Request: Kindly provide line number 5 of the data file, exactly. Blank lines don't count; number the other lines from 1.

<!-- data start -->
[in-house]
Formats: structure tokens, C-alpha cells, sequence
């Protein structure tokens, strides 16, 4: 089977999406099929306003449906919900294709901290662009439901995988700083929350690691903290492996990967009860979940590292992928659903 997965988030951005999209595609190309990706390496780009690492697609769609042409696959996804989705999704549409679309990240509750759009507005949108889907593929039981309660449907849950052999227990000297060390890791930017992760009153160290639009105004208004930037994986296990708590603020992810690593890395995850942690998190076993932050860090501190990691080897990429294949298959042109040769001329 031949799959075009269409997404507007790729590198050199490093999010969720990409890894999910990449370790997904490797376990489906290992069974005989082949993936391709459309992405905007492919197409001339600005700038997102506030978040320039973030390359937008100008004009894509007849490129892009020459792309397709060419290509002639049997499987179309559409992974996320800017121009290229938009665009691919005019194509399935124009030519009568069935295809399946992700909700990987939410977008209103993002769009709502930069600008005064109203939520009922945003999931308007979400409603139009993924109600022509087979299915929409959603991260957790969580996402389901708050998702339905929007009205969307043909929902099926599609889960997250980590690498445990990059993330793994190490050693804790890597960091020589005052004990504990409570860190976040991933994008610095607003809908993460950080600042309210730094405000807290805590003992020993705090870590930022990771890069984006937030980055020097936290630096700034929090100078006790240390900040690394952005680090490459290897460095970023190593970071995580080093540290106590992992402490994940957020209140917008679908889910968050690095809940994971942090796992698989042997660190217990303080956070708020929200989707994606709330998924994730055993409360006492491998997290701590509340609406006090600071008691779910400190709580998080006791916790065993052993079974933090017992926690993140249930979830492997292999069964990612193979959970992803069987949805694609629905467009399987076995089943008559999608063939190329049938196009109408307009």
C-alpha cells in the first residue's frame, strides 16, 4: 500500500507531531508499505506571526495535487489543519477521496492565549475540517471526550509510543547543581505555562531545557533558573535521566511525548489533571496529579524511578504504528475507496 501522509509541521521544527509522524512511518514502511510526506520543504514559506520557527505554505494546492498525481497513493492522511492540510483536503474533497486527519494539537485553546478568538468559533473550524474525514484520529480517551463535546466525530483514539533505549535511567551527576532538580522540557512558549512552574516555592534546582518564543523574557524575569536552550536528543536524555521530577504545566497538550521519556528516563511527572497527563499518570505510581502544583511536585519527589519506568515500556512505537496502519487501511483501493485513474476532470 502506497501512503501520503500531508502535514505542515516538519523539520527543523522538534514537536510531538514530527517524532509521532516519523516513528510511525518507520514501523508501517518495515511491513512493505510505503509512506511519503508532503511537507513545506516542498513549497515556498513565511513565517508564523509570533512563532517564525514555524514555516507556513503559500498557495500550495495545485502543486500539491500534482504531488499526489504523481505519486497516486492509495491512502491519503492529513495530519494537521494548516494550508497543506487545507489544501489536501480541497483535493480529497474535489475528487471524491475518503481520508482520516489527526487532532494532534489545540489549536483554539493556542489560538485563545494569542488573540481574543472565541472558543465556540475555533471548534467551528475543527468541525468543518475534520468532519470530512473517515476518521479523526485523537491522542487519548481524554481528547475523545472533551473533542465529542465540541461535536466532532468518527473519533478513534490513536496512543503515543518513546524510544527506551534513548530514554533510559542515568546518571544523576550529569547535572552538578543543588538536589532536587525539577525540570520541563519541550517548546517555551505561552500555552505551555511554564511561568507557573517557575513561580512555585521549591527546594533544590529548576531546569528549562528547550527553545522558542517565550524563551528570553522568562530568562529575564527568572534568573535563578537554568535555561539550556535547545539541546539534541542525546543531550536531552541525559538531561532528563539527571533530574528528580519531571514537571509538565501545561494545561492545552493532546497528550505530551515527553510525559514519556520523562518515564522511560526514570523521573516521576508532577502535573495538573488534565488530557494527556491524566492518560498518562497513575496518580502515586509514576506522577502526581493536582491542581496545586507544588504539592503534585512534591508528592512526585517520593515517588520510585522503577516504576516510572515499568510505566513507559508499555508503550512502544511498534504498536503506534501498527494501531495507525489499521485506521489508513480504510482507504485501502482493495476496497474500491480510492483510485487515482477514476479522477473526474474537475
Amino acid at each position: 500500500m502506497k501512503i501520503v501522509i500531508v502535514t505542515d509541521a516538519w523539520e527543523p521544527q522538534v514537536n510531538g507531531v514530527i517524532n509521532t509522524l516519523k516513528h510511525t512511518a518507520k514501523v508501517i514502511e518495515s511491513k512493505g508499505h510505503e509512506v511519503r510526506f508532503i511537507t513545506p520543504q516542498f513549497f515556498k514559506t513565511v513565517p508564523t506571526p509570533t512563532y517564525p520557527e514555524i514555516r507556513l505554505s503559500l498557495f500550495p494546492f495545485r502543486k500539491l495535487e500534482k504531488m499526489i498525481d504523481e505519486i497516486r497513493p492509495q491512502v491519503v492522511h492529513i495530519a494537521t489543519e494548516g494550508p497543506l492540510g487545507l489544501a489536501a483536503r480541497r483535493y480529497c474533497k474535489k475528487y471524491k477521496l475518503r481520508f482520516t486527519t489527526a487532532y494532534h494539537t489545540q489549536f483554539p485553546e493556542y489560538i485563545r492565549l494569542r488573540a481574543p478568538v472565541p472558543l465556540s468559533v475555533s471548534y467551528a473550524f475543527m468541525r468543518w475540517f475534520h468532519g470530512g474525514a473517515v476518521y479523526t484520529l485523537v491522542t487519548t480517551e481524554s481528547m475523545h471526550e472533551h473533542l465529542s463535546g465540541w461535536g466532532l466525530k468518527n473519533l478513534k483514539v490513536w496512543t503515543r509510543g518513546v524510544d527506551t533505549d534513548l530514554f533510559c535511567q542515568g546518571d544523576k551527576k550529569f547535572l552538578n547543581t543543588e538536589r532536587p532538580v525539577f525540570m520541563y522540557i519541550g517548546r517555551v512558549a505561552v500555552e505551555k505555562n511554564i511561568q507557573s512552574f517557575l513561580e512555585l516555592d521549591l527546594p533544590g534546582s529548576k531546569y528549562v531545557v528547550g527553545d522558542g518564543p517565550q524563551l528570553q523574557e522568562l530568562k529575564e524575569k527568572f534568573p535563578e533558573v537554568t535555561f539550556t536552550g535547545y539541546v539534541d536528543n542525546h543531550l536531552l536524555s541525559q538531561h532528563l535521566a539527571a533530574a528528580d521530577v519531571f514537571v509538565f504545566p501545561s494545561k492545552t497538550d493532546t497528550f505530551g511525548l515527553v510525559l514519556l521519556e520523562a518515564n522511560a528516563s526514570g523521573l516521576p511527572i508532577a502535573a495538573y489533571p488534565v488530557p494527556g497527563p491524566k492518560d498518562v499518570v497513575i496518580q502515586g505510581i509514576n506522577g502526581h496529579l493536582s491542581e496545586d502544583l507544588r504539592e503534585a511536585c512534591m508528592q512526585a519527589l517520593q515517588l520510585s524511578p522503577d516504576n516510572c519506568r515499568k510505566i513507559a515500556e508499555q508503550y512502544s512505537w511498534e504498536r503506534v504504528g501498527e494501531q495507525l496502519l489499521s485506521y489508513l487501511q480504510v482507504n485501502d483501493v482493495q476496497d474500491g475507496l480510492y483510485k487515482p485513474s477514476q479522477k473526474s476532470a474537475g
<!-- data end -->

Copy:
Amino acid at each position: 500500500m502506497k501512503i501520503v501522509i500531508v502535514t505542515d509541521a516538519w523539520e527543523p521544527q522538534v514537536n510531538g507531531v514530527i517524532n509521532t509522524l516519523k516513528h510511525t512511518a518507520k514501523v508501517i514502511e518495515s511491513k512493505g508499505h510505503e509512506v511519503r510526506f508532503i511537507t513545506p520543504q516542498f513549497f515556498k514559506t513565511v513565517p508564523t506571526p509570533t512563532y517564525p520557527e514555524i514555516r507556513l505554505s503559500l498557495f500550495p494546492f495545485r502543486k500539491l495535487e500534482k504531488m499526489i498525481d504523481e505519486i497516486r497513493p492509495q491512502v491519503v492522511h492529513i495530519a494537521t489543519e494548516g494550508p497543506l492540510g487545507l489544501a489536501a483536503r480541497r483535493y480529497c474533497k474535489k475528487y471524491k477521496l475518503r481520508f482520516t486527519t489527526a487532532y494532534h494539537t489545540q489549536f483554539p485553546e493556542y489560538i485563545r492565549l494569542r488573540a481574543p478568538v472565541p472558543l465556540s468559533v475555533s471548534y467551528a473550524f475543527m468541525r468543518w475540517f475534520h468532519g470530512g474525514a473517515v476518521y479523526t484520529l485523537v491522542t487519548t480517551e481524554s481528547m475523545h471526550e472533551h473533542l465529542s463535546g465540541w461535536g466532532l466525530k468518527n473519533l478513534k483514539v490513536w496512543t503515543r509510543g518513546v524510544d527506551t533505549d534513548l530514554f533510559c535511567q542515568g546518571d544523576k551527576k550529569f547535572l552538578n547543581t543543588e538536589r532536587p532538580v525539577f525540570m520541563y522540557i519541550g517548546r517555551v512558549a505561552v500555552e505551555k505555562n511554564i511561568q507557573s512552574f517557575l513561580e512555585l516555592d521549591l527546594p533544590g534546582s529548576k531546569y528549562v531545557v528547550g527553545d522558542g518564543p517565550q524563551l528570553q523574557e522568562l530568562k529575564e524575569k527568572f534568573p535563578e533558573v537554568t535555561f539550556t536552550g535547545y539541546v539534541d536528543n542525546h543531550l536531552l536524555s541525559q538531561h532528563l535521566a539527571a533530574a528528580d521530577v519531571f514537571v509538565f504545566p501545561s494545561k492545552t497538550d493532546t497528550f505530551g511525548l515527553v510525559l514519556l521519556e520523562a518515564n522511560a528516563s526514570g523521573l516521576p511527572i508532577a502535573a495538573y489533571p488534565v488530557p494527556g497527563p491524566k492518560d498518562v499518570v497513575i496518580q502515586g505510581i509514576n506522577g502526581h496529579l493536582s491542581e496545586d502544583l507544588r504539592e503534585a511536585c512534591m508528592q512526585a519527589l517520593q515517588l520510585s524511578p522503577d516504576n516510572c519506568r515499568k510505566i513507559a515500556e508499555q508503550y512502544s512505537w511498534e504498536r503506534v504504528g501498527e494501531q495507525l496502519l489499521s485506521y489508513l487501511q480504510v482507504n485501502d483501493v482493495q476496497d474500491g475507496l480510492y483510485k487515482p485513474s477514476q479522477k473526474s476532470a474537475g